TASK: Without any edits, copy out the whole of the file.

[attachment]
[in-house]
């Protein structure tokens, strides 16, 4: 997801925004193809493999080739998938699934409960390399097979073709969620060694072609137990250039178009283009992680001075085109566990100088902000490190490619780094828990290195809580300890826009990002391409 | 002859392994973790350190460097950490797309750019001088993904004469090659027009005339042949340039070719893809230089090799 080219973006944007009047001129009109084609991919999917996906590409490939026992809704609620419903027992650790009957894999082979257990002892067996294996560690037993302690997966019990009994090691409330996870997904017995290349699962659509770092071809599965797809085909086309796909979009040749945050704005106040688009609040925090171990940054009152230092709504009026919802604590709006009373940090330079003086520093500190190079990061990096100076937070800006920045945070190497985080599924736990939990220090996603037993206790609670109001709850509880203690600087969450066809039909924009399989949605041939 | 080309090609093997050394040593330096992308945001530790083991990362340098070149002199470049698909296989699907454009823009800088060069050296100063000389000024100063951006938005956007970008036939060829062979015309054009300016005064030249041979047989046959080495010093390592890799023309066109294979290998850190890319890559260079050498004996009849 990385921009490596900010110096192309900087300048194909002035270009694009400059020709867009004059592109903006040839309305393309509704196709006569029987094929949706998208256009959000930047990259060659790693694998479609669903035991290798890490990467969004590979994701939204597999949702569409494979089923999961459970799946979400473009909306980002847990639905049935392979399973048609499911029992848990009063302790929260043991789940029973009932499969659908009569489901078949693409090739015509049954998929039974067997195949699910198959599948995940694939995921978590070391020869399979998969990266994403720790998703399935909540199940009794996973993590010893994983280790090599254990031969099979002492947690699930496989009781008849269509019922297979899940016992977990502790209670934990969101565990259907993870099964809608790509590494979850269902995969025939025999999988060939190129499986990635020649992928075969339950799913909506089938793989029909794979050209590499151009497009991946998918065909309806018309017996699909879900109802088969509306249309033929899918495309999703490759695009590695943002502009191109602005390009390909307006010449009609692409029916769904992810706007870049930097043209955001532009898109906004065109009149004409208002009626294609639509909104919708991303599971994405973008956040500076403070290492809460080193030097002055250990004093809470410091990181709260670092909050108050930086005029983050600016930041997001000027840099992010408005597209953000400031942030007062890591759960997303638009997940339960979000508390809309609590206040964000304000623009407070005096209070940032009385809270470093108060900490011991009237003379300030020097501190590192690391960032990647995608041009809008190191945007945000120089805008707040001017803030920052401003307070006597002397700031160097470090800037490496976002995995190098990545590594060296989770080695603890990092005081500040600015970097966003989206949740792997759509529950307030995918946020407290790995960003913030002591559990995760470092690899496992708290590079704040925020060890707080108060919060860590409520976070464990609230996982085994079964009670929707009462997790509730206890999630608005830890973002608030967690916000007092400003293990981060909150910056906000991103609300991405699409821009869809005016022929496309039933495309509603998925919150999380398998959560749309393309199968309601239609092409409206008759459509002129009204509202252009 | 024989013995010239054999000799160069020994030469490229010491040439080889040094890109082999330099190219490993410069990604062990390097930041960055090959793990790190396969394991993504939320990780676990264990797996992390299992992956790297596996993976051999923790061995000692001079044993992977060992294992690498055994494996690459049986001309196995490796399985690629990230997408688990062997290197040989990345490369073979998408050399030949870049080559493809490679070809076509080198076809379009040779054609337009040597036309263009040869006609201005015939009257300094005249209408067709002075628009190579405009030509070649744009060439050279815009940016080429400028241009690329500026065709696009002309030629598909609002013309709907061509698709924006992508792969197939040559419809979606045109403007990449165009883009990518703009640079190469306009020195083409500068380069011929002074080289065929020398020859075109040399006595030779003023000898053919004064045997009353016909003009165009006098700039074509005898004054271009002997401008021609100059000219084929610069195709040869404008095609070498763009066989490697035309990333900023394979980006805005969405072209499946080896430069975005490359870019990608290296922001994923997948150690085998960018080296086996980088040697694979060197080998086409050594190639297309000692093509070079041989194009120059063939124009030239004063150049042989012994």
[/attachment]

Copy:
[in-house]
């Protein structure tokens, strides 16, 4: 997801925004193809493999080739998938699934409960390399097979073709969620060694072609137990250039178009283009992680001075085109566990100088902000490190490619780094828990290195809580300890826009990002391409 | 002859392994973790350190460097950490797309750019001088993904004469090659027009005339042949340039070719893809230089090799 080219973006944007009047001129009109084609991919999917996906590409490939026992809704609620419903027992650790009957894999082979257990002892067996294996560690037993302690997966019990009994090691409330996870997904017995290349699962659509770092071809599965797809085909086309796909979009040749945050704005106040688009609040925090171990940054009152230092709504009026919802604590709006009373940090330079003086520093500190190079990061990096100076937070800006920045945070190497985080599924736990939990220090996603037993206790609670109001709850509880203690600087969450066809039909924009399989949605041939 | 080309090609093997050394040593330096992308945001530790083991990362340098070149002199470049698909296989699907454009823009800088060069050296100063000389000024100063951006938005956007970008036939060829062979015309054009300016005064030249041979047989046959080495010093390592890799023309066109294979290998850190890319890559260079050498004996009849 990385921009490596900010110096192309900087300048194909002035270009694009400059020709867009004059592109903006040839309305393309509704196709006569029987094929949706998208256009959000930047990259060659790693694998479609669903035991290798890490990467969004590979994701939204597999949702569409494979089923999961459970799946979400473009909306980002847990639905049935392979399973048609499911029992848990009063302790929260043991789940029973009932499969659908009569489901078949693409090739015509049954998929039974067997195949699910198959599948995940694939995921978590070391020869399979998969990266994403720790998703399935909540199940009794996973993590010893994983280790090599254990031969099979002492947690699930496989009781008849269509019922297979899940016992977990502790209670934990969101565990259907993870099964809608790509590494979850269902995969025939025999999988060939190129499986990635020649992928075969339950799913909506089938793989029909794979050209590499151009497009991946998918065909309806018309017996699909879900109802088969509306249309033929899918495309999703490759695009590695943002502009191109602005390009390909307006010449009609692409029916769904992810706007870049930097043209955001532009898109906004065109009149004409208002009626294609639509909104919708991303599971994405973008956040500076403070290492809460080193030097002055250990004093809470410091990181709260670092909050108050930086005029983050600016930041997001000027840099992010408005597209953000400031942030007062890591759960997303638009997940339960979000508390809309609590206040964000304000623009407070005096209070940032009385809270470093108060900490011991009237003379300030020097501190590192690391960032990647995608041009809008190191945007945000120089805008707040001017803030920052401003307070006597002397700031160097470090800037490496976002995995190098990545590594060296989770080695603890990092005081500040600015970097966003989206949740792997759509529950307030995918946020407290790995960003913030002591559990995760470092690899496992708290590079704040925020060890707080108060919060860590409520976070464990609230996982085994079964009670929707009462997790509730206890999630608005830890973002608030967690916000007092400003293990981060909150910056906000991103609300991405699409821009869809005016022929496309039933495309509603998925919150999380398998959560749309393309199968309601239609092409409206008759459509002129009204509202252009 | 024989013995010239054999000799160069020994030469490229010491040439080889040094890109082999330099190219490993410069990604062990390097930041960055090959793990790190396969394991993504939320990780676990264990797996992390299992992956790297596996993976051999923790061995000692001079044993992977060992294992690498055994494996690459049986001309196995490796399985690629990230997408688990062997290197040989990345490369073979998408050399030949870049080559493809490679070809076509080198076809379009040779054609337009040597036309263009040869006609201005015939009257300094005249209408067709002075628009190579405009030509070649744009060439050279815009940016080429400028241009690329500026065709696009002309030629598909609002013309709907061509698709924006992508792969197939040559419809979606045109403007990449165009883009990518703009640079190469306009020195083409500068380069011929002074080289065929020398020859075109040399006595030779003023000898053919004064045997009353016909003009165009006098700039074509005898004054271009002997401008021609100059000219084929610069195709040869404008095609070498763009066989490697035309990333900023394979980006805005969405072209499946080896430069975005490359870019990608290296922001994923997948150690085998960018080296086996980088040697694979060197080998086409050594190639297309000692093509070079041989194009120059063939124009030239004063150049042989012994």